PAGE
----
Bible or Quran

How do we know that whatever we believe is indeed true? With the world full of relativism, how can we discern what is right? This argument goes way back to the classical periods with philosophers such as Thomas Hobbes and John Locke disagreeing on the exact nature of human beings. Are human beings selfish and self-preservative as espoused by Hobbes, or are they peaceful, as seen by Locke? In a bid to “run away” from this quagmire, we have embraced religion forgetting that religion is the biggest contradiction that ever exists. Well, last night I happened to stumble upon a book by Ali Muhsin ” Let the Bible Speak ” and I realized human ignorance, at least as I saw it, at its best. Muhsin (n.d.), who is assumed to have written the book while serving a 10-year jail term, goes ahead to point out numerous contradictions in the Bible. He emphasizes the fact that in his 10 years of solitude, he was able to ascertain that Islam is indeed the “true religion.” This got me really interested.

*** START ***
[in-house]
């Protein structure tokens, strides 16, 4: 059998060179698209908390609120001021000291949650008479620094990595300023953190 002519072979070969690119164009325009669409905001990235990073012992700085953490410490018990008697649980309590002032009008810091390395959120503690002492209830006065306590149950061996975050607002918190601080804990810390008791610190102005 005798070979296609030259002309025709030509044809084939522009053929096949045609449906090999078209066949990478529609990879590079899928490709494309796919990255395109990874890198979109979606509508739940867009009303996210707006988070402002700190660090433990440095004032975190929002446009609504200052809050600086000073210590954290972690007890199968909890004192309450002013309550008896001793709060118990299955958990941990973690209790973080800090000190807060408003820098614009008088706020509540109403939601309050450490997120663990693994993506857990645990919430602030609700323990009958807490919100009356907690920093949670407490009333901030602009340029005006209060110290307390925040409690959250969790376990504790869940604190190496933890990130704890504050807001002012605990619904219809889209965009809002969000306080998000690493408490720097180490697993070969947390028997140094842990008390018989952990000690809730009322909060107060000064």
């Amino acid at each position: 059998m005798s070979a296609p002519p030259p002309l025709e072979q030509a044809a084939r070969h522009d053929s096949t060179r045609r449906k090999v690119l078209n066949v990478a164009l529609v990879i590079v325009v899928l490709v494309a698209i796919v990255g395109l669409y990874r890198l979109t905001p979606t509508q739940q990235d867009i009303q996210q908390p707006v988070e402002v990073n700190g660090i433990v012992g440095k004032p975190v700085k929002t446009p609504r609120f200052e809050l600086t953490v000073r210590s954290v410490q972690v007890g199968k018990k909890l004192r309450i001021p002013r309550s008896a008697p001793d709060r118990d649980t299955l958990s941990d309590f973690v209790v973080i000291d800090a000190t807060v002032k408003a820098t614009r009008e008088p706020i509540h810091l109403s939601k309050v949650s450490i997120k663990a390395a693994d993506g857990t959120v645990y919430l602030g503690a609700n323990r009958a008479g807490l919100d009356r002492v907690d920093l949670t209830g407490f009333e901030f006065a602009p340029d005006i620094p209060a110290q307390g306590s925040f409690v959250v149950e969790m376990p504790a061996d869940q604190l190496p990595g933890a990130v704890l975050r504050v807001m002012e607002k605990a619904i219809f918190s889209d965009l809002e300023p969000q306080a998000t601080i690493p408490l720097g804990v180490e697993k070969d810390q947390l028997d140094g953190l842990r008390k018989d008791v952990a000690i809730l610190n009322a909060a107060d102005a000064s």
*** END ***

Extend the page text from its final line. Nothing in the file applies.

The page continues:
I will start by observing that I am a Christian and I have nothing against Islam or Christianity. My concern lies in the fact that I am academically grounded in philosophy and philosophy is geared toward establishing ultimate truth. My study of logic emphasizes on valid arguments that are not fallacious, that is, not psychologically manipulated to serve a specific purpose. Logically, Muhsin (n.d.) could be quoted as having said: True religion is one that is without blemish or contradictions; Christianity is based on teachings full of contradictions while Islam is not: Therefore, Christianity is not a true religion, BUT Islam is. This argument could be valid if the second clause of the second premise [Islam is not] was true. But is it?